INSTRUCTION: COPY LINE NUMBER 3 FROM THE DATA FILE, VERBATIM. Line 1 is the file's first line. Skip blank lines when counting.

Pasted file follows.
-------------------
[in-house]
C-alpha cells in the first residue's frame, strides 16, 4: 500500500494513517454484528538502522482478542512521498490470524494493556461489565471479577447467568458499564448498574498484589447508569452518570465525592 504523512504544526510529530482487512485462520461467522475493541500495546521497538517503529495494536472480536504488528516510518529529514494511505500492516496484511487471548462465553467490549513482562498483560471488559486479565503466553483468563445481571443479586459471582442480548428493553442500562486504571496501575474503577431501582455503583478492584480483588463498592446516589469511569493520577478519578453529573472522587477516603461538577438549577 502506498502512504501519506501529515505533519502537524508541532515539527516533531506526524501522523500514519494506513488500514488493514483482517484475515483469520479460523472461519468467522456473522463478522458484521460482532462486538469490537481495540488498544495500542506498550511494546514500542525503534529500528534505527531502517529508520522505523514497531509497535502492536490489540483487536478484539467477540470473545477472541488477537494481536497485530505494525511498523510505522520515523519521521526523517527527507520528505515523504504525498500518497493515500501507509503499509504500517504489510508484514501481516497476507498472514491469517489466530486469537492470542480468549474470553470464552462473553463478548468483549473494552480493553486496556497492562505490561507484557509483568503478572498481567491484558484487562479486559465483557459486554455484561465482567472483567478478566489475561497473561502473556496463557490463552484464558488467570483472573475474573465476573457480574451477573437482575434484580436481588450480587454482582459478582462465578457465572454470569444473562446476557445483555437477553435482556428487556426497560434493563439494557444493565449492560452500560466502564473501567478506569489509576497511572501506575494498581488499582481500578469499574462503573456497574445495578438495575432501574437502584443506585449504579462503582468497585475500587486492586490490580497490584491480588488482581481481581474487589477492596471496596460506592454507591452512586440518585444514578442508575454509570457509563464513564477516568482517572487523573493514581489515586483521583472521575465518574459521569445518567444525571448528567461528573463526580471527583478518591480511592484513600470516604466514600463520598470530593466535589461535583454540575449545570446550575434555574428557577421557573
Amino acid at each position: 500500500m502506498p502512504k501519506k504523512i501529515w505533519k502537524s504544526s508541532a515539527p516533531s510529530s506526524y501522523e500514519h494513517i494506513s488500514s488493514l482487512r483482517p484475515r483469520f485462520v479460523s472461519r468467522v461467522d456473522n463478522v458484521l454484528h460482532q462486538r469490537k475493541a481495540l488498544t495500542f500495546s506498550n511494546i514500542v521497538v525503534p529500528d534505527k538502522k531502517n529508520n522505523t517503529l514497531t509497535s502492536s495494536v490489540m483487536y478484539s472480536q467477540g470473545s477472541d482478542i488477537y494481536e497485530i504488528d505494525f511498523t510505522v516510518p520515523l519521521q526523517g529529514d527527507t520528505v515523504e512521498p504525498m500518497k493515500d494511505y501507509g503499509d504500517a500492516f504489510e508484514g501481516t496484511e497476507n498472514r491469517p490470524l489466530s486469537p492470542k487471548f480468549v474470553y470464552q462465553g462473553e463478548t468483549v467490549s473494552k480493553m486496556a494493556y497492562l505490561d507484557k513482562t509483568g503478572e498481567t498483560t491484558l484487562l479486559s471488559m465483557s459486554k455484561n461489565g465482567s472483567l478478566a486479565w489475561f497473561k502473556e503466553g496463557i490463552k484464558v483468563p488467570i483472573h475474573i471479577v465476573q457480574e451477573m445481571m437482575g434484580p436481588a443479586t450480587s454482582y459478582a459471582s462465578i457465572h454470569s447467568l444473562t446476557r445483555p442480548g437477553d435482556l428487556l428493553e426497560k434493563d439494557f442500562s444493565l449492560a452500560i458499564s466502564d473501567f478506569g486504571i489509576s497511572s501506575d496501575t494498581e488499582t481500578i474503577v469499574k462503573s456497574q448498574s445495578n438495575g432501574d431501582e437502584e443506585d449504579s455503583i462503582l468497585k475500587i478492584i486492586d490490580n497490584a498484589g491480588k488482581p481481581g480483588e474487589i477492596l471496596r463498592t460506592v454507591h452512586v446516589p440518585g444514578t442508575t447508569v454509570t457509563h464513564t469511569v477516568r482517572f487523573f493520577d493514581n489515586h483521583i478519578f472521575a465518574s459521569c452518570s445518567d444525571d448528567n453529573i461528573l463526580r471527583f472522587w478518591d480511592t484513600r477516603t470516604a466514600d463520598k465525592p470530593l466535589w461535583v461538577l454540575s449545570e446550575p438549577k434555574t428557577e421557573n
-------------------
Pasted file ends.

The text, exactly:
Amino acid at each position: 500500500m502506498p502512504k501519506k504523512i501529515w505533519k502537524s504544526s508541532a515539527p516533531s510529530s506526524y501522523e500514519h494513517i494506513s488500514s488493514l482487512r483482517p484475515r483469520f485462520v479460523s472461519r468467522v461467522d456473522n463478522v458484521l454484528h460482532q462486538r469490537k475493541a481495540l488498544t495500542f500495546s506498550n511494546i514500542v521497538v525503534p529500528d534505527k538502522k531502517n529508520n522505523t517503529l514497531t509497535s502492536s495494536v490489540m483487536y478484539s472480536q467477540g470473545s477472541d482478542i488477537y494481536e497485530i504488528d505494525f511498523t510505522v516510518p520515523l519521521q526523517g529529514d527527507t520528505v515523504e512521498p504525498m500518497k493515500d494511505y501507509g503499509d504500517a500492516f504489510e508484514g501481516t496484511e497476507n498472514r491469517p490470524l489466530s486469537p492470542k487471548f480468549v474470553y470464552q462465553g462473553e463478548t468483549v467490549s473494552k480493553m486496556a494493556y497492562l505490561d507484557k513482562t509483568g503478572e498481567t498483560t491484558l484487562l479486559s471488559m465483557s459486554k455484561n461489565g465482567s472483567l478478566a486479565w489475561f497473561k502473556e503466553g496463557i490463552k484464558v483468563p488467570i483472573h475474573i471479577v465476573q457480574e451477573m445481571m437482575g434484580p436481588a443479586t450480587s454482582y459478582a459471582s462465578i457465572h454470569s447467568l444473562t446476557r445483555p442480548g437477553d435482556l428487556l428493553e426497560k434493563d439494557f442500562s444493565l449492560a452500560i458499564s466502564d473501567f478506569g486504571i489509576s497511572s501506575d496501575t494498581e488499582t481500578i474503577v469499574k462503573s456497574q448498574s445495578n438495575g432501574d431501582e437502584e443506585d449504579s455503583i462503582l468497585k475500587i478492584i486492586d490490580n497490584a498484589g491480588k488482581p481481581g480483588e474487589i477492596l471496596r463498592t460506592v454507591h452512586v446516589p440518585g444514578t442508575t447508569v454509570t457509563h464513564t469511569v477516568r482517572f487523573f493520577d493514581n489515586h483521583i478519578f472521575a465518574s459521569c452518570s445518567d444525571d448528567n453529573i461528573l463526580r471527583f472522587w478518591d480511592t484513600r477516603t470516604a466514600d463520598k465525592p470530593l466535589w461535583v461538577l454540575s449545570e446550575p438549577k434555574t428557577e421557573n